Victoria went to see Epidemic at the Old Vic Tunnels this week, a musical by Morgan Lloyd Malcolm and Suzy Davies, based on interviews conducted with over 250 Londoners, exploring issues surrounding obesity and mental health, performed by a cast of 120 young people from across London.
Brilliant staging, great music and brilliantly witty songs combine with the pumping energy and talent of the people in it, and although it thumps a few tubs, it also finds a way to give you access the issues in a complex, shaded way. You walk out glowing with the dark hilarity of it, wondering at the scale and wit of the production, and with different questions to the ones you went in with.
18 months and 500 people’s contributions went into making the musical. For us at Sparknow, there are insights in the process of making Epidemic that chime exactly with our own experiences of client work:
- In the development phase the production team experimented with a dystopian future where everyone relied on technology to fix them, but community trial audiences wanted something more than a warning from the future, they wanted an understanding of how people feel today and hope for ways people can connect.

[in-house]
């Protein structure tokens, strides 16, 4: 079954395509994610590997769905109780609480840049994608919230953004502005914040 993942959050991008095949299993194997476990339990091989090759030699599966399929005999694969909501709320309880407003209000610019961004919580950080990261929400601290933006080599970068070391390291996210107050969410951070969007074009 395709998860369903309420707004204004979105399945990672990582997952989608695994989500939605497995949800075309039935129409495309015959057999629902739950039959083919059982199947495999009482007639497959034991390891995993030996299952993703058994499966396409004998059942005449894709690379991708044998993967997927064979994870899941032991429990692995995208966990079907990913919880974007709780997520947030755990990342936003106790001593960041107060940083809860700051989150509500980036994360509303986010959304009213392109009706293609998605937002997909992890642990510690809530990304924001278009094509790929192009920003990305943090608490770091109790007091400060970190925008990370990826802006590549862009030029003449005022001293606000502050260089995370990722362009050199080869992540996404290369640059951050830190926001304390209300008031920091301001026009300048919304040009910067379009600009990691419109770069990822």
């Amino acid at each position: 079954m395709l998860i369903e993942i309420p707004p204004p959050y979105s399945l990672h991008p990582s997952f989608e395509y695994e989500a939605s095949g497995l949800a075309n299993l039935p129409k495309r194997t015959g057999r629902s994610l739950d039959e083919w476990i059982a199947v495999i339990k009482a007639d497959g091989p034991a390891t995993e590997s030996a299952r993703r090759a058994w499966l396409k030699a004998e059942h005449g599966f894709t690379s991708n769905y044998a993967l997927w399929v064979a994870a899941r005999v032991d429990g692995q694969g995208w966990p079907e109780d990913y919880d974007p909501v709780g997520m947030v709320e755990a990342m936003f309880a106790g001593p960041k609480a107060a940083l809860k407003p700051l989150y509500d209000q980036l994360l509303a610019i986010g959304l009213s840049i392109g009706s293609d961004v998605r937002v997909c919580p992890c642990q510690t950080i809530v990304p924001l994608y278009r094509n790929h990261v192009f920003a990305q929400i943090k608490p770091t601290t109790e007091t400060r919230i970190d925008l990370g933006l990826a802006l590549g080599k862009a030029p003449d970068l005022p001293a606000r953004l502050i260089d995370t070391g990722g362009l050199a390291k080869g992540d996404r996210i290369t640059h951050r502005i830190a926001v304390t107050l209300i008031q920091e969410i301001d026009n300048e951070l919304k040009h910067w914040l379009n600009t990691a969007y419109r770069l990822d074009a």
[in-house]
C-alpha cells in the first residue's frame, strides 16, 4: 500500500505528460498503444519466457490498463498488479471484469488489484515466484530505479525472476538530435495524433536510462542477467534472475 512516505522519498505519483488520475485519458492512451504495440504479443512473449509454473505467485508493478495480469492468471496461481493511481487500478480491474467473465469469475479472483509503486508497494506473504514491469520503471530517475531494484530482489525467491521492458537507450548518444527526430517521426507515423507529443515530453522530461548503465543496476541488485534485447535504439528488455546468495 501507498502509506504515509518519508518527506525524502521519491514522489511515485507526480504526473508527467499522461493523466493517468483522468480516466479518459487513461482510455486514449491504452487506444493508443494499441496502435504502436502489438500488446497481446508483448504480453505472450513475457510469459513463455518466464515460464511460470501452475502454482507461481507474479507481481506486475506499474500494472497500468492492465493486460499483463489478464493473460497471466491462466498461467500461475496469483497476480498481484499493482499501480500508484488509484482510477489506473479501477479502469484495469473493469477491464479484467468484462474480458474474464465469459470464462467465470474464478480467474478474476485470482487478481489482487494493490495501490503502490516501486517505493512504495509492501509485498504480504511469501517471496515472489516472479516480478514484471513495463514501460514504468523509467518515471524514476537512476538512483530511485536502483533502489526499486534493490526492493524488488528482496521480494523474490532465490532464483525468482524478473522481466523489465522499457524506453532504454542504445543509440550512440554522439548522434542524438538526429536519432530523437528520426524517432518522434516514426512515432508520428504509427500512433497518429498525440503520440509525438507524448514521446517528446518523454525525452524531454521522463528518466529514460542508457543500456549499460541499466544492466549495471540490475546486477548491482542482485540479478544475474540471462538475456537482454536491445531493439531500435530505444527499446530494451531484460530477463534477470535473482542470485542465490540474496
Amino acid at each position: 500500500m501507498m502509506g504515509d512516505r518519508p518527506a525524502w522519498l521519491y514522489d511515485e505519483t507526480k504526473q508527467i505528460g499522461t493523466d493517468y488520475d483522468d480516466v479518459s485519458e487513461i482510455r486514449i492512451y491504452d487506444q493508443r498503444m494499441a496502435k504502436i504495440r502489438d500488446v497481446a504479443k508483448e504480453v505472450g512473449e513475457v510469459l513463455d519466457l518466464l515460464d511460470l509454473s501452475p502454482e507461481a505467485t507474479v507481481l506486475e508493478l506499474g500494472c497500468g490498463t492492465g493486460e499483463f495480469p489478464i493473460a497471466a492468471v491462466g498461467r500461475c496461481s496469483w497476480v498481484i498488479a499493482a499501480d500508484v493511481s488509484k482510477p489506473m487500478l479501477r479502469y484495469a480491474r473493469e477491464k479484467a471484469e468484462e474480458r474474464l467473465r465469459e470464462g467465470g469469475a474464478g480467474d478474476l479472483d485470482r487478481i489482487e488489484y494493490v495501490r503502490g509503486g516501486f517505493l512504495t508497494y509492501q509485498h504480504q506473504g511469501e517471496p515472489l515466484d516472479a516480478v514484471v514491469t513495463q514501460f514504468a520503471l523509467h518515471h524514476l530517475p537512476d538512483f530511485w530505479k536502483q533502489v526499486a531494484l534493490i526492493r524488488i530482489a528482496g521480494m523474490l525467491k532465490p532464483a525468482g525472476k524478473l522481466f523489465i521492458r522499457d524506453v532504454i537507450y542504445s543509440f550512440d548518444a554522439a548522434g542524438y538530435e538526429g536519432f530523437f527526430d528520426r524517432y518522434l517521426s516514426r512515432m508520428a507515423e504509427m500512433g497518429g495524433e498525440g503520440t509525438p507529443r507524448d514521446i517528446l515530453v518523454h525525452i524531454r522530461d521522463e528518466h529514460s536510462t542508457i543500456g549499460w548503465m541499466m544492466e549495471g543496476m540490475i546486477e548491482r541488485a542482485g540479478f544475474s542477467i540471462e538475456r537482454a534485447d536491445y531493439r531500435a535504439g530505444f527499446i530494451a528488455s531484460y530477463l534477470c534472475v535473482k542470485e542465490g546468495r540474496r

- To avoid being a public service announcement they had to find a way to raise questions.
- They decided to make a musical as a challenge, but also as license to explore the subject matter in a fantastical way, bringing the themes to the audience.
- Rather than verbatim theatre, to get round sensitivities of personal narratives they made it entirely fictional, although of our world and recognisable.
Finally, the whole process of making Epidemic feels very Sparkish. As the programme says:
‘One of the ideas that filters into the narrative of the piece came from Professor Ian Roberts of the London School of Health and Tropical Medicine. Science has proved that three ways to improve well being are access to green spaces, increased physical activity and human interaction.’
The Old Vic New Voices team took the idea of human interaction and threaded this right through the process of making Epidemic, as well as into the themes in the musical that is the product of that process. People who would never otherwise have met came together to work towards a shared goal.
There’s a bit more about what went into the making of Epidemic, on the Wellcome Trust’s blog.